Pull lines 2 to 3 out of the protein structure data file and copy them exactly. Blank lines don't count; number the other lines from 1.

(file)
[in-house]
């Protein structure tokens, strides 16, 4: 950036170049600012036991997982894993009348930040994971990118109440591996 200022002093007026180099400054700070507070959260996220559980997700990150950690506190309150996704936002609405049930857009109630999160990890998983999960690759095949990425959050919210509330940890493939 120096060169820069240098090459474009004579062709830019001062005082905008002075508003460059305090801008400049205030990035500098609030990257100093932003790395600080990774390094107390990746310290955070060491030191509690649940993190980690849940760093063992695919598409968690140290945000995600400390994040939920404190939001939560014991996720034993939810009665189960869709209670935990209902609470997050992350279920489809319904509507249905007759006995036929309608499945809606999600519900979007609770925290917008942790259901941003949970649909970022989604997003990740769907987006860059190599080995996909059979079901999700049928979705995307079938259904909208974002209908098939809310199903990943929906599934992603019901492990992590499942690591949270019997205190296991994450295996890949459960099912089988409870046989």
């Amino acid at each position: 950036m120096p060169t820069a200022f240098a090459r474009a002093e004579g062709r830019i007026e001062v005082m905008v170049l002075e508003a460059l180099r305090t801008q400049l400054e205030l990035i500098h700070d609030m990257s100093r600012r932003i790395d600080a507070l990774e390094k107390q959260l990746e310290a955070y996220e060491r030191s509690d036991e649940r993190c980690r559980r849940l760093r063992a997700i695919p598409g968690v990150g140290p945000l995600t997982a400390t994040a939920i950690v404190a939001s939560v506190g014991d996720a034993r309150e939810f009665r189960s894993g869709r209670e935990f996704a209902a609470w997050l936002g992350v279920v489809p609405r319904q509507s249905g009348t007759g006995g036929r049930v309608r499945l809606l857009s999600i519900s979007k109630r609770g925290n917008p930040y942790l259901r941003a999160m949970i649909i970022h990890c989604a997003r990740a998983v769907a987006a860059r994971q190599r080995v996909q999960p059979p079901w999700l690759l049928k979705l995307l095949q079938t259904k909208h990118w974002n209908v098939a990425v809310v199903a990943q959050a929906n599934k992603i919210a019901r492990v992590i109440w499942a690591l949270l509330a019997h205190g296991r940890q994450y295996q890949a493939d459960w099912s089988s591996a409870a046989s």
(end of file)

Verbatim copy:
């Protein structure tokens, strides 16, 4: 950036170049600012036991997982894993009348930040994971990118109440591996 200022002093007026180099400054700070507070959260996220559980997700990150950690506190309150996704936002609405049930857009109630999160990890998983999960690759095949990425959050919210509330940890493939 120096060169820069240098090459474009004579062709830019001062005082905008002075508003460059305090801008400049205030990035500098609030990257100093932003790395600080990774390094107390990746310290955070060491030191509690649940993190980690849940760093063992695919598409968690140290945000995600400390994040939920404190939001939560014991996720034993939810009665189960869709209670935990209902609470997050992350279920489809319904509507249905007759006995036929309608499945809606999600519900979007609770925290917008942790259901941003949970649909970022989604997003990740769907987006860059190599080995996909059979079901999700049928979705995307079938259904909208974002209908098939809310199903990943929906599934992603019901492990992590499942690591949270019997205190296991994450295996890949459960099912089988409870046989």
């Amino acid at each position: 950036m120096p060169t820069a200022f240098a090459r474009a002093e004579g062709r830019i007026e001062v005082m905008v170049l002075e508003a460059l180099r305090t801008q400049l400054e205030l990035i500098h700070d609030m990257s100093r600012r932003i790395d600080a507070l990774e390094k107390q959260l990746e310290a955070y996220e060491r030191s509690d036991e649940r993190c980690r559980r849940l760093r063992a997700i695919p598409g968690v990150g140290p945000l995600t997982a400390t994040a939920i950690v404190a939001s939560v506190g014991d996720a034993r309150e939810f009665r189960s894993g869709r209670e935990f996704a209902a609470w997050l936002g992350v279920v489809p609405r319904q509507s249905g009348t007759g006995g036929r049930v309608r499945l809606l857009s999600i519900s979007k109630r609770g925290n917008p930040y942790l259901r941003a999160m949970i649909i970022h990890c989604a997003r990740a998983v769907a987006a860059r994971q190599r080995v996909q999960p059979p079901w999700l690759l049928k979705l995307l095949q079938t259904k909208h990118w974002n209908v098939a990425v809310v199903a990943q959050a929906n599934k992603i919210a019901r492990v992590i109440w499942a690591l949270l509330a019997h205190g296991r940890q994450y295996q890949a493939d459960w099912s089988s591996a409870a046989s």